Obviously, attacking nosey servants or bumbling guests poses little threat, but the problem of removing the body (as well as the moral ramifications of harming and innocent passerby) should serve as the appropriate challenge. And if the witness escapes the attack, the PC might be in even deeper water.

Secondary Skills and Complications
What constitutes a primary skill is very open for debate in a heist. Perception could be used in a leading role to discern which casino guest is carrying the mcguffin, or it could be used in a support role to be on lookout duty for another PC using Stealth to sneak into the governor’s private rooms. Only Primary skills are subject to Complications if they fail. However, you might rule that an appropriately applied secondary skill (such as Perception in the above example) permits a PC to ignore the effects of a Complication, ignore a failure, or both. If a player is not using a primary skill to push the challenge along but is helping in other ways, don’t be afraid to make their contribution meaningful – negating failures is a great way to do this.

 
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Posted by on June 29, 2013 in Playtested, Skill Challenge

 

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Panopticon of Torment

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The orcs slave’s need your help – but can’t risk activating these deadly collars to aid you

This adventure is intended for five players of 4th level

Some time ago, the consistent campaign I was running saw the player’s recently liberated base of operations under attack by a floating fortress full of orcs. The castle was built on an earth mote (technically a device within the castle powered the levitation) and its occupants – who were clearly not responsible for its original construction, used it as a high fantasy aircraft carrier of sorts.

I had a hankering to go “old school” with mapping, and so took to pencil (for sake of clarity, I opted for a mechanical, rather than a truly old school no. 2) and graph paper to detail the entire complex. It had all the expected features, main gate, dining hall, supply closets, arcane ballistas, wyvern rider hangar, latrines, etc. But in addition to the main complex It had an adjoined hunk of rock (also floating) full of useful ore, where the orcs kept slaves working round the clock.

The following encounter details the interior of said anti-gravity prison. Though it could just as likely be placed in a much more mundane setting.

Setup
Whoever built this sophisticated mine complex/prison camp originally is long gone, and it is now run by a savage and crafty band of orcs. The new occupants found the place already stocked with eldritch devices used for controlling prisoners with magically applied pain compliance and – if need be – a summary and explosive execution. Though difficult for the wizard who concocted it, the system was easy enough that the orc’s warlocks and shamans soon figured out how to use it with few “accidents” during their experimenting.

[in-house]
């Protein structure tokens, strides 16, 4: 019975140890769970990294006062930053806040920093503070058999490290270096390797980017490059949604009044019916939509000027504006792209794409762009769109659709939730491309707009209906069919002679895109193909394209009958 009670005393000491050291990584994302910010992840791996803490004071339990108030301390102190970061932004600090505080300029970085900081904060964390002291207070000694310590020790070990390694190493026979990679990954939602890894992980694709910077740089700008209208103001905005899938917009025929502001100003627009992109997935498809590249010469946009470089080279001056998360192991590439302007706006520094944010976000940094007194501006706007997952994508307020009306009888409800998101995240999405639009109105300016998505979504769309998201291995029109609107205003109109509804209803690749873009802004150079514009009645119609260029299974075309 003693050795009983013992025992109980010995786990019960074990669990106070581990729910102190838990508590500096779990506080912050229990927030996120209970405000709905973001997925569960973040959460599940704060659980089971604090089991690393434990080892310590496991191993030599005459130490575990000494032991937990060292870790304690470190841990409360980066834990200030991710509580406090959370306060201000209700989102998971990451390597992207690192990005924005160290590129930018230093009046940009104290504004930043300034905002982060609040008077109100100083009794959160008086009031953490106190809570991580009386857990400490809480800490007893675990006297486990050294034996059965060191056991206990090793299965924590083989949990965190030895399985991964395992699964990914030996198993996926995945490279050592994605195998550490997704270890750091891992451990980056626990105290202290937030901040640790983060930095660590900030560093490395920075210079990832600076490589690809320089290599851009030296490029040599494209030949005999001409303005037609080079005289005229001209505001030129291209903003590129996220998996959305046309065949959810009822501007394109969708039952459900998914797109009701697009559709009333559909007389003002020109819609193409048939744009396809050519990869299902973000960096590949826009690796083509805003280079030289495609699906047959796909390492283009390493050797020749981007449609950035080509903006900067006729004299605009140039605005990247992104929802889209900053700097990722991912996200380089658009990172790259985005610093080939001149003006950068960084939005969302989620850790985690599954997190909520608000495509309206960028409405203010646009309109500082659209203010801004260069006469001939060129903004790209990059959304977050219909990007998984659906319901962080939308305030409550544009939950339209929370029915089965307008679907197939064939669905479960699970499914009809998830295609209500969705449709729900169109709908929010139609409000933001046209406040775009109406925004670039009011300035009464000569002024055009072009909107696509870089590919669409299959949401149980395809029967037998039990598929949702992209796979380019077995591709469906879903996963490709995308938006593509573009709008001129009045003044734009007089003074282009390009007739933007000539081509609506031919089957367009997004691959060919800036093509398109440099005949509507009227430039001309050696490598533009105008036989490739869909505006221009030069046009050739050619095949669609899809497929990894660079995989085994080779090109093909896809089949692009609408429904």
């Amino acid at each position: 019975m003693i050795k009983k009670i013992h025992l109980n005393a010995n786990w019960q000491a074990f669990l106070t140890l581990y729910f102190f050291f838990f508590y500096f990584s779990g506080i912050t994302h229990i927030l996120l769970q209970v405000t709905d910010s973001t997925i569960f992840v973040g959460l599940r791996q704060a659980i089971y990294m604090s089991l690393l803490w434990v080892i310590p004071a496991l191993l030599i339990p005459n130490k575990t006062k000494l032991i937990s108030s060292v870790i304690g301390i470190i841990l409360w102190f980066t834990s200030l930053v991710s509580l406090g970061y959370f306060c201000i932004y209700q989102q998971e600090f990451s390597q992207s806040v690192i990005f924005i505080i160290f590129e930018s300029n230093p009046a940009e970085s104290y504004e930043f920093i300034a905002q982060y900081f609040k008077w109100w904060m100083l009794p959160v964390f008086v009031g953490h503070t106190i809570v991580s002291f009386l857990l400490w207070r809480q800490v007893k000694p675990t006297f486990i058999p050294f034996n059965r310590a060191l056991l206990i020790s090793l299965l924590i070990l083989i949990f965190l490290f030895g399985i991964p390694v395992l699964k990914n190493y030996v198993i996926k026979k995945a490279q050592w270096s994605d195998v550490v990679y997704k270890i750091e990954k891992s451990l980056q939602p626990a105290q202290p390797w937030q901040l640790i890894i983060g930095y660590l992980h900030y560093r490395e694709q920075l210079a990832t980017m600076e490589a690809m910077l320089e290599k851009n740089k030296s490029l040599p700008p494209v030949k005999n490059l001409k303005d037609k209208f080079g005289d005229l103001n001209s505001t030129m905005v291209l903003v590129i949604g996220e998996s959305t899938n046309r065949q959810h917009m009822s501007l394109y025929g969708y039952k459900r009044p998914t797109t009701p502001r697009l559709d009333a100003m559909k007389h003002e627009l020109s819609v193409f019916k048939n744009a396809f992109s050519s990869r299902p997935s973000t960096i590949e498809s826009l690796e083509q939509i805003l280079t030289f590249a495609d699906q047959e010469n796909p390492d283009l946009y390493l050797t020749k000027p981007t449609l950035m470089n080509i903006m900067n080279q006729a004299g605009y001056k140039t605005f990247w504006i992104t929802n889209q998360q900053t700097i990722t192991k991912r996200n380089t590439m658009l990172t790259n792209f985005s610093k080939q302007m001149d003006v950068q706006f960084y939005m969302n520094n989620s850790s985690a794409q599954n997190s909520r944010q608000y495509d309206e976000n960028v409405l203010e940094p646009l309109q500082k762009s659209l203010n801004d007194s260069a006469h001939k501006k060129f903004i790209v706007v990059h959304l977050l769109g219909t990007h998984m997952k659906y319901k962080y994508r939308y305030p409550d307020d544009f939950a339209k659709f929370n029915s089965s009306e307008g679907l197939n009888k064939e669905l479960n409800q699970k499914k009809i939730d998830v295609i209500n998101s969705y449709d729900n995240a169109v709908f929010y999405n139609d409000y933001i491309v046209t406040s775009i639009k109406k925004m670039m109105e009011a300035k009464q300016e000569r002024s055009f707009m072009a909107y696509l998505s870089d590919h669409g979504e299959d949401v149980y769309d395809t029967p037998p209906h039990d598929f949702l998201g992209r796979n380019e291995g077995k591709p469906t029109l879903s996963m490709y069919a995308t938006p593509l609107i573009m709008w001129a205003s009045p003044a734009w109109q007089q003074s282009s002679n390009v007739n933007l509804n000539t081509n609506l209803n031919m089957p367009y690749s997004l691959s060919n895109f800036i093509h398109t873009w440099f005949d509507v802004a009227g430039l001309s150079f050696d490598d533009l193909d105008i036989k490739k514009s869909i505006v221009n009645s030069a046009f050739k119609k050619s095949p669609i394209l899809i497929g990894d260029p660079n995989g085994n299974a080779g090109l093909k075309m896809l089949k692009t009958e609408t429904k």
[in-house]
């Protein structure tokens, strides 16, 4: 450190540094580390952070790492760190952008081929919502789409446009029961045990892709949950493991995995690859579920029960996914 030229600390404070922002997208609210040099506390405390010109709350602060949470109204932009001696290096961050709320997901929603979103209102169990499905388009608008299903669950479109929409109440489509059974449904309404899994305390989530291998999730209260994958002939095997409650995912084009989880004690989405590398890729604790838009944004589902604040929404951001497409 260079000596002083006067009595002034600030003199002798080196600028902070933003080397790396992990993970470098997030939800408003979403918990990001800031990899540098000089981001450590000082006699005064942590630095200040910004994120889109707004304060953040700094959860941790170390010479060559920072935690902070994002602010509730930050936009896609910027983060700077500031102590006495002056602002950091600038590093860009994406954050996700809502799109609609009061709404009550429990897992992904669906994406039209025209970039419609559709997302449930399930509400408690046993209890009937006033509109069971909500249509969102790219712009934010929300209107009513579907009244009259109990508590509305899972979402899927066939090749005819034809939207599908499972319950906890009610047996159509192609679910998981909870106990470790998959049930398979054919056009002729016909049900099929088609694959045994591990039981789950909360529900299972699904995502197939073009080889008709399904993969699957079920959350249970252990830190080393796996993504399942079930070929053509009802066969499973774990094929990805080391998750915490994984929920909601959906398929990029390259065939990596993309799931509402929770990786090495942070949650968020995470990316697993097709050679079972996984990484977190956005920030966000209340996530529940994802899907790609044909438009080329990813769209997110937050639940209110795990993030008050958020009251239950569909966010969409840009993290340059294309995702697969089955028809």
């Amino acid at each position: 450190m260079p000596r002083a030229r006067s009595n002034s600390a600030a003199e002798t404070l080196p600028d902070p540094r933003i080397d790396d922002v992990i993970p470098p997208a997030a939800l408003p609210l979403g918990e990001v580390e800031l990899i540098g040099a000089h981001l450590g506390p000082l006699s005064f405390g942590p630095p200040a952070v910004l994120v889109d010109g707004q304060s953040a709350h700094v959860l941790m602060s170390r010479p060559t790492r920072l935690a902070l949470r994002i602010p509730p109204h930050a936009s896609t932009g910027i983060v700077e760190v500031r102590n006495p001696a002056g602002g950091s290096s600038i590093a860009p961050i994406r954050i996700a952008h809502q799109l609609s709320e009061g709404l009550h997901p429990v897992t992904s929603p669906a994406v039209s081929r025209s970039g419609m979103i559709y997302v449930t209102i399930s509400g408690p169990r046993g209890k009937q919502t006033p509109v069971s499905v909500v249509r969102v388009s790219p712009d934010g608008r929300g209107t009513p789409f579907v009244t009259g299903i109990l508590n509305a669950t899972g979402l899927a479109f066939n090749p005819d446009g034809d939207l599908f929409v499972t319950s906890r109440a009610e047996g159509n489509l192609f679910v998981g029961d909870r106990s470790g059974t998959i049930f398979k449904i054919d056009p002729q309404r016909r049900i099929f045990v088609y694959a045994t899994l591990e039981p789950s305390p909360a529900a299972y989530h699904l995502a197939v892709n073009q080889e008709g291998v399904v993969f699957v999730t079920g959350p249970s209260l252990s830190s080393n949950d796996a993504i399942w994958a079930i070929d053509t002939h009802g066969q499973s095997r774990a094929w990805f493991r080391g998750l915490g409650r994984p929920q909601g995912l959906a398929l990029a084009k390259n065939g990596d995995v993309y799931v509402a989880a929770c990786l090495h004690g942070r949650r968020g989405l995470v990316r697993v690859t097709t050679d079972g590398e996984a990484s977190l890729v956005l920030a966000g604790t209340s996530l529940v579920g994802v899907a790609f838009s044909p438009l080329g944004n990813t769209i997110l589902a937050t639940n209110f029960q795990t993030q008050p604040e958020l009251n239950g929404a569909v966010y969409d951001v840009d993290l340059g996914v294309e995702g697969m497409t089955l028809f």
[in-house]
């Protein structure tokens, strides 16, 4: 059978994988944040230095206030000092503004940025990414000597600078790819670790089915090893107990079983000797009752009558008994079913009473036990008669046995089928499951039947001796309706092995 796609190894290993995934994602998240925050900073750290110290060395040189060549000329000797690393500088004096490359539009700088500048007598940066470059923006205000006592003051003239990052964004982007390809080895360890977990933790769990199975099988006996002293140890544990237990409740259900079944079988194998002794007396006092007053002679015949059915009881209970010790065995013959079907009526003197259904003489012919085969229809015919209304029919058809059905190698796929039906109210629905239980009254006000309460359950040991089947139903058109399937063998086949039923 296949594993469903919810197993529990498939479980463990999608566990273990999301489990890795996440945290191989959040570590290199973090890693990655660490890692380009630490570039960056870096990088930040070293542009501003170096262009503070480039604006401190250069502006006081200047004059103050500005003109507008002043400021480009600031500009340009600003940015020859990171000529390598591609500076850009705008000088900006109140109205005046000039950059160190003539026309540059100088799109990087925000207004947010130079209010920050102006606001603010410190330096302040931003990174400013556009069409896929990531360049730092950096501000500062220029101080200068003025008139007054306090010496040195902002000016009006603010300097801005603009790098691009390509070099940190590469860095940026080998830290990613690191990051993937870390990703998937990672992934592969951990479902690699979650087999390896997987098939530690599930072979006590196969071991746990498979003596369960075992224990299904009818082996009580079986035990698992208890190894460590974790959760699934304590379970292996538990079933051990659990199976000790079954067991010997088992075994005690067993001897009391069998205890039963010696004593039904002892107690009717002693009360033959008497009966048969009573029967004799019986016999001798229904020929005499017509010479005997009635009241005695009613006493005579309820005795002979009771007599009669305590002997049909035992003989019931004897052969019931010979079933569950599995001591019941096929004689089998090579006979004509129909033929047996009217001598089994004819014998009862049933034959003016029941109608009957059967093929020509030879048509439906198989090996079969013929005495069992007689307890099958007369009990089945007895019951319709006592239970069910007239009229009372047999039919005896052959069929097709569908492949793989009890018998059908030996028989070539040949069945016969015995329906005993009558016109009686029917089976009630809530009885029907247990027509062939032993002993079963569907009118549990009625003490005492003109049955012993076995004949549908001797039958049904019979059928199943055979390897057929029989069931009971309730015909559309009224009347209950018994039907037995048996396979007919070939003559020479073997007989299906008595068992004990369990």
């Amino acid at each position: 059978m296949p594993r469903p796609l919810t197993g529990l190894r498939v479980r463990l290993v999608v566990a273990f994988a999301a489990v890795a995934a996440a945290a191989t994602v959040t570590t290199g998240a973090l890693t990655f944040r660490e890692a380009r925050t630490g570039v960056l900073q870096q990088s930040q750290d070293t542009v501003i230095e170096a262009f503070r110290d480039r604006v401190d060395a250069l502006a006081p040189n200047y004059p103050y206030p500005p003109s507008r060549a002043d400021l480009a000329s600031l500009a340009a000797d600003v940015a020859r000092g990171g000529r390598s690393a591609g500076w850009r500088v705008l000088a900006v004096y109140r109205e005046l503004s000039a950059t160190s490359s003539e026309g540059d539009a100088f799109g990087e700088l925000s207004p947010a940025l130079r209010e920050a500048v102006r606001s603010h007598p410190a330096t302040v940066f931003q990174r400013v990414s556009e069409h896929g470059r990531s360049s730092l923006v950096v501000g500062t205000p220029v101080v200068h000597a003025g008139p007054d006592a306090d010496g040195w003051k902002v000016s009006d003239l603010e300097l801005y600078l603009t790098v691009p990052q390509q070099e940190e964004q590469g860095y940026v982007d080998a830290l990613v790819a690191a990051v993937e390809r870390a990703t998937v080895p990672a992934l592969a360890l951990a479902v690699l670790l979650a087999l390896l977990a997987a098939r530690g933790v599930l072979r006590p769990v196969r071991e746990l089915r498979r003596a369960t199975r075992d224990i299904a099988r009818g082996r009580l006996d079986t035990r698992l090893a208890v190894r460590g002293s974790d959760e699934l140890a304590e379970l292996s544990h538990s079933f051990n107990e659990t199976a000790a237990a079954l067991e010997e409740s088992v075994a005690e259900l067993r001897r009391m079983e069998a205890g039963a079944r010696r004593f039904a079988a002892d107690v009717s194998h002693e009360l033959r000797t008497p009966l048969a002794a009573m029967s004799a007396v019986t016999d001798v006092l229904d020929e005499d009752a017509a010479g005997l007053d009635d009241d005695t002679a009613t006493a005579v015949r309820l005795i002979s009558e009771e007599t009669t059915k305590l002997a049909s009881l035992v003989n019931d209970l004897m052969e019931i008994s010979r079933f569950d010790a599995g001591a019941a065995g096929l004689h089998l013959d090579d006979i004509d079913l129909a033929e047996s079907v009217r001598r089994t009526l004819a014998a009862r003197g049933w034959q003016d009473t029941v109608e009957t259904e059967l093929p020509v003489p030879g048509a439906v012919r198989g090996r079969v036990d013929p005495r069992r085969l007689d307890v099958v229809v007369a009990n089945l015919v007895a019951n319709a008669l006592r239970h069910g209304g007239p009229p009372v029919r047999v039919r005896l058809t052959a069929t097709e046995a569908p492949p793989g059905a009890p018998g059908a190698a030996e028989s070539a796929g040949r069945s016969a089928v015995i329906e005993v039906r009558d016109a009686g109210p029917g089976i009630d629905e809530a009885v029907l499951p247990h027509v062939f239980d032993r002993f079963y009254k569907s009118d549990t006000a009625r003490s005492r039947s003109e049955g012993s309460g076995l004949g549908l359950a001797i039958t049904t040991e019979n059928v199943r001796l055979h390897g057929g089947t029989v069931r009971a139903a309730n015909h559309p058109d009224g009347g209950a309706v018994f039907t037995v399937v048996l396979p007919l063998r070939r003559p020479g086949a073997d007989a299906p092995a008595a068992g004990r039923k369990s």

The prison’s architecture is also impressive. While not an archetypal application of the design theory, it is a panopticon – a prison arrangement in which the guards can view all prisoners at all times, yet the inmates cannot see their captors at all. Naturally, a few choice arrow slits allow the guards to fire upon the prisoners as well.

Slave Collars
When they moved in to the mine, the orcs found and eventually figured out how to use a nefarious device used by the previous occupant to keep his own slaves in line.

This wicked enchanter created several “control collars” that lock around the neck of a victim. The collars are a cold, stark metal, with a gleaming gem inset in them. The lock is a removable, mundane lock (Moderate Thievery to open), but has a tamper-proof magic cast upon it…causing the gem to explode with great force, killing the wearer and harming anyone standing too close. The gem is further enchanted to induce pain in the victim when a corresponding “control crystal” is depressed. The idea is to torment the slave until they act in accordance with the master’s wishes.

As a final and perhaps the most insidious option, the master can simply detonate the crystal remotely. In this way, the slaves are conditioned to be “moveable” by the operator of the collar.
The collars are collectively controlled from a guard house in the prison, where a single person can orchestrate the entire mine from one spot.

Eventually, the prisoners are so physically and mentally exhausted by the torture, that they are easily conditioned into carrying out their tasks without any need of further pain compliance.

• In game terms, a creature operating the collar control board (Move action) can cause slaves to move 4 squares, or can cause a slave to “explode,” killing the slave and dealing 1d6+Encounter Level Force Damage to any creature in an adjacent square.

Map
PanopticonofTorment

Features of the Area
Entrance Corridor: The PCs enter from the short passage to the west.

Cliff: This sheer cliff provides almost no handholds (Hard Athletics) and drops down 20 feet.

Barred Gates: These two conventional prison gates each feature a single door that opens outward. They are both locked (and can only be unlocked from the inside or with a key). Picking the lock on the first is a Moderate Thievery check, requiring a Move action to accomplish. The second gate has a much sturdier lock, requiring a Hard Thievery check. A combatant can make attacks through the bars with appropriate weapons, but takes a -2 for doing so.